That downed rail left Engle with an adjusted score of 16.07 to seat her at 57th place going into day-two of the Nations' Cup.
Second for the Americans were Laura Kraut and Miss Independent, who downed a rail at 9c for four faults ending the day's work at 42nd place on an adjusted score of 9.98.
"She felt super, and I felt her hold her legs up and she was just squeezing every inch out of it," said Kraut regarding the downed rail and her mare's efforts on the triple combination at obstacle 9c. "She jumped in so big at A, she made the two strides very short, and so again, she jumped high over B and it was almost extra long in the one [stride to fence C]. I heard the crowd say, "Aww!" but I didn't even hear her really hit it."
Kraut slowed up just a bit after the ditch, knowing she was well ahead of her mark on course. She wanted to make certain that she downed no further rails, acknowledging the importance of every single point at this stage in the game.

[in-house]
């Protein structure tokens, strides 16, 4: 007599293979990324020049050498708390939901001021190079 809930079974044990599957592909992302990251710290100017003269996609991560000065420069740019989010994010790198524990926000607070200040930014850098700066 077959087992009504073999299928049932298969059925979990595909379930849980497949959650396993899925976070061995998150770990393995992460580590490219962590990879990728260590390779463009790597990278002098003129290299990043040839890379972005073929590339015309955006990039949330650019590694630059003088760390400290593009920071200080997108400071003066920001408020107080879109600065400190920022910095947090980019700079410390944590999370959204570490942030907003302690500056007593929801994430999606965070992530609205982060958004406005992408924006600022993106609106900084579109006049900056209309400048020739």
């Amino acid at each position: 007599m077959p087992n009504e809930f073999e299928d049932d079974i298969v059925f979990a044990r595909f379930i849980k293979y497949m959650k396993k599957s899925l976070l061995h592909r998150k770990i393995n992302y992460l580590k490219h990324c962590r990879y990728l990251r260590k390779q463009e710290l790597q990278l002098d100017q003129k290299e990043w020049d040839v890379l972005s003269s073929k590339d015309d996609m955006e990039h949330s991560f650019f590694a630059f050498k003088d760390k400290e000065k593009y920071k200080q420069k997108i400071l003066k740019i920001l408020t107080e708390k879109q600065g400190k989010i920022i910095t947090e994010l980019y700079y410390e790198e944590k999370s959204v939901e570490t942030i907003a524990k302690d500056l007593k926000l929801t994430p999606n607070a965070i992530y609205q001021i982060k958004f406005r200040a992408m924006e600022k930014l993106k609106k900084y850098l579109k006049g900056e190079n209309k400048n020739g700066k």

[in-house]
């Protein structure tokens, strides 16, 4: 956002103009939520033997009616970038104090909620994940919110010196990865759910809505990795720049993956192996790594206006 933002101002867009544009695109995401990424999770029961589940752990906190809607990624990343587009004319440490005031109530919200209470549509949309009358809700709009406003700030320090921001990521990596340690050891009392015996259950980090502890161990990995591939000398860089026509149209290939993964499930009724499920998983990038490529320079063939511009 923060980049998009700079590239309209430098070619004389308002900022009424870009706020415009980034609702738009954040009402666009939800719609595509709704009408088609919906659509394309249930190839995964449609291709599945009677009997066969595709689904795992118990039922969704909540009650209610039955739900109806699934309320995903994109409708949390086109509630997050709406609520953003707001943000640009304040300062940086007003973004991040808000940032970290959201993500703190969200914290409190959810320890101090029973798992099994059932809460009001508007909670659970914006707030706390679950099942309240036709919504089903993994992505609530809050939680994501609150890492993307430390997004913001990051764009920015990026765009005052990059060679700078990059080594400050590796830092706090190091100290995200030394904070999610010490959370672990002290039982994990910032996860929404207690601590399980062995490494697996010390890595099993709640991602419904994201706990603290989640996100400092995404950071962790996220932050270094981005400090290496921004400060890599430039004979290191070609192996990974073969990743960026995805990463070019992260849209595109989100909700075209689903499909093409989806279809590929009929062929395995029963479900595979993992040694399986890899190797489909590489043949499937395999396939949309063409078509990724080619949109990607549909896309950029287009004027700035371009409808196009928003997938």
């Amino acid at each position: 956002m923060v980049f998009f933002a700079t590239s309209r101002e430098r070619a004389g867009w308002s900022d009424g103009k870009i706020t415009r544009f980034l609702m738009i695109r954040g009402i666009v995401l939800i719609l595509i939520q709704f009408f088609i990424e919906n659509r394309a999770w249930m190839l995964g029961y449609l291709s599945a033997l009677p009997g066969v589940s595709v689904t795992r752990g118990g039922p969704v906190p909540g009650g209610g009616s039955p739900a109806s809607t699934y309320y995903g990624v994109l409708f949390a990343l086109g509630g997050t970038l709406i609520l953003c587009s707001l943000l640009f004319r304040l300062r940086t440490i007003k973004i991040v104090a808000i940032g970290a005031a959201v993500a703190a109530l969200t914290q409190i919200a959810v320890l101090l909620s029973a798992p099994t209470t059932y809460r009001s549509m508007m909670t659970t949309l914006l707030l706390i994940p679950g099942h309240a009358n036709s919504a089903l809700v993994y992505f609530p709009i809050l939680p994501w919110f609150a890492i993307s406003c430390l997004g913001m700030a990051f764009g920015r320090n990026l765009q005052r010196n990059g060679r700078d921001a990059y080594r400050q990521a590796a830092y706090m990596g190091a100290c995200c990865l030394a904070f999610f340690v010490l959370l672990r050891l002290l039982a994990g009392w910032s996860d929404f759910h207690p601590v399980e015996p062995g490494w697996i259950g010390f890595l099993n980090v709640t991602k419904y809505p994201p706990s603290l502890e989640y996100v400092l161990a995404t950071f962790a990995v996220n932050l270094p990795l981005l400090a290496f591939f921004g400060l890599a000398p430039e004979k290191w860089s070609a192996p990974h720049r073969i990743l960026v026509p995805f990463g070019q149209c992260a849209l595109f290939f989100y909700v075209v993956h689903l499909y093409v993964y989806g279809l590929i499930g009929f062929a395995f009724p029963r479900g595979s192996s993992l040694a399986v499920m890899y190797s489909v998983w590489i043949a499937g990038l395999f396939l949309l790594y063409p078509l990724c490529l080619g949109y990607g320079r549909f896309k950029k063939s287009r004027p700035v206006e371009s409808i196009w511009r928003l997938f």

"OK, it's the World Championships, the verticals are very big" she said, "I mean, the last plank is as big as I am! It's big." When told exactly how high the jump was (1.62 meters), Kraut said jokingly, "I'm glad I found that out now!"
In the end, she said she couldn't have been more pleased with her horse's round and heads into Thursday's round two of the Nations' Cup, which takes place at night (from 7:30 to 11:30 p.m. German time). In fact, Kraut took her horse to San Patrigiano just a month ago where both nights of the competition were under lights to get a feeling of how she would react.
"I'm really glad I did," said Kraut. "She was really good, so I have a lot of confidence going in to tomorrow night."
Up third and ready to duplicate the beautiful round from yesterday was McLain Ward and Sapphire. In fact, chef d'equipe George Morris gave Ward a glowing review for his initial efforts. Today, Ward downed his first WEG rail and accumulated four faults. At the end of the day, he moved down 10 places to finish his work on day one of the two-day Nations' Cup at 14th place with an adjusted score of 4.87.
The Team Competition
In the team competition, the United States sits at third going into the last day of the Nations' Cup. Chef d'equipe Morris had some thoughts on the team sitting at second - the Ukraine.
"It's not so surprising, because they have a couple of riders that are from Belgium that are outstanding, and a couple from Germany that are outstanding," he said candidly. He also said he had expected a better showing from the French team and was surprised they were not nearer the top of the placings.